Democratic Senator Bob Casey announced his support for gay marriage today.
The announcement marks Casey as one of the last Democrats to embrace marriage equality over the past few weeks.
“After much deliberation, thought and after reviewing the civil rights, legal issues and public policy questions presented, I would like to announce that I support same-sex marriage and believe that the Defense of Marriage Act should be repealed,” Casey offered in an exclusive interview with the Philadelphia Gay News.
“I started to focus on the issue of gay marriage much more than I had before,” he added, reflecting on the U.S. Supreme Court’s review of landmark marriage cases on the Federal Defense of Marriage Act and California’s Proposition 8.
Senator Casey previously supported civil unions but stopped short of offering his support for gay marriage or the repeal of the Federal Defense of Marriage Act. Casey’s office told various media outlets last week that the senator was “closely monitoring the debate undertaken by the United States Supreme Court,” but had not changed his position on the matter.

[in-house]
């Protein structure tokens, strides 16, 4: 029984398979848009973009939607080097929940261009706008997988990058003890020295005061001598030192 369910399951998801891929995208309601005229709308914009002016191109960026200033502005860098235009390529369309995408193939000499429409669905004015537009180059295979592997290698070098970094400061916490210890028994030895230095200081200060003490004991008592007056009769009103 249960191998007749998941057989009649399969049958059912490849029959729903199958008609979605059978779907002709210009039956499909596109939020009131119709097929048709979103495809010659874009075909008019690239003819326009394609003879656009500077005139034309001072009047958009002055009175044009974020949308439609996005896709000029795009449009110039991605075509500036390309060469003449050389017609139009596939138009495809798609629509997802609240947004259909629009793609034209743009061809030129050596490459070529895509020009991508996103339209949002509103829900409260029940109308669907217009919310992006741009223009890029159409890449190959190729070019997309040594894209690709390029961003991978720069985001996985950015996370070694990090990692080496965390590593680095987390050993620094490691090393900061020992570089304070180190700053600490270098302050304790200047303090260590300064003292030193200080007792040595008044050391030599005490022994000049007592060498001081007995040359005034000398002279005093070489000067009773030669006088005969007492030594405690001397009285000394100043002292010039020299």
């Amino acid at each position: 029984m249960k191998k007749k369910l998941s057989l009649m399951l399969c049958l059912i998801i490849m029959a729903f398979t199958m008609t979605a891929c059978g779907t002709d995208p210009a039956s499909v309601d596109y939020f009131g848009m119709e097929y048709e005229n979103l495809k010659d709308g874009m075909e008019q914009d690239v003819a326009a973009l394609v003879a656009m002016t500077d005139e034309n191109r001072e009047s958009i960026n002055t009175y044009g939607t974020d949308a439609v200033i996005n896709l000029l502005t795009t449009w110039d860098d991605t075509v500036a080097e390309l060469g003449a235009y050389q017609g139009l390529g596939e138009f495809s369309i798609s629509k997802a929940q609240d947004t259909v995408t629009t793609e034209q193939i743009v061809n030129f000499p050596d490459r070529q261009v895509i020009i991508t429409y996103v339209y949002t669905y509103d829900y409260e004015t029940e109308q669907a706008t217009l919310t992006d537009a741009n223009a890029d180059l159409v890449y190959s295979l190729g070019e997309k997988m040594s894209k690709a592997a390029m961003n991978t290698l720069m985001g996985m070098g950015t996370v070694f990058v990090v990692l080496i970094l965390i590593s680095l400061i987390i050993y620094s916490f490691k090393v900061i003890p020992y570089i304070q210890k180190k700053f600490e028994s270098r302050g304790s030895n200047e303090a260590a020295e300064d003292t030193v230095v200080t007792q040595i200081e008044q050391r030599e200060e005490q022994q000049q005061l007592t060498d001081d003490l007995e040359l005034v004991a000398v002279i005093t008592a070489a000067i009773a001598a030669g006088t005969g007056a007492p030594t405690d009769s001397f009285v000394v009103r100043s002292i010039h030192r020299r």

A coalition of progressive organizations in Pennsylvania intensified the pressure on Casey by attacking his refusal to come around at a time when Democrats from conservative states were flipping on the issue.
Casey claimed the feedback from the Lesbian, Gay, Bisexual and Transgendered community and their families gave him the momentum and final push he needed to support their cause. “These stories had a tremendous impact on my position; if two individuals of the same sex fall in love and wish to marry, why should our government get in their way? At a time when a large percentage of Americans lament a lack of commitment between married women and men, why would we want less commitment and weaker marriages? If two individuals of the same sex wish to raise children, why should our government impede them from doing so, especially when so many children in this nation have only one parent or none at all?”
Casey, in a wide margin, was reelected to a second six-year term during the 2012 election.
Although gay marriage does not enjoy overwhelming support in the state of Pennsylvania, more residents are in favor (47 percent) of the formation than opposed (43 percent).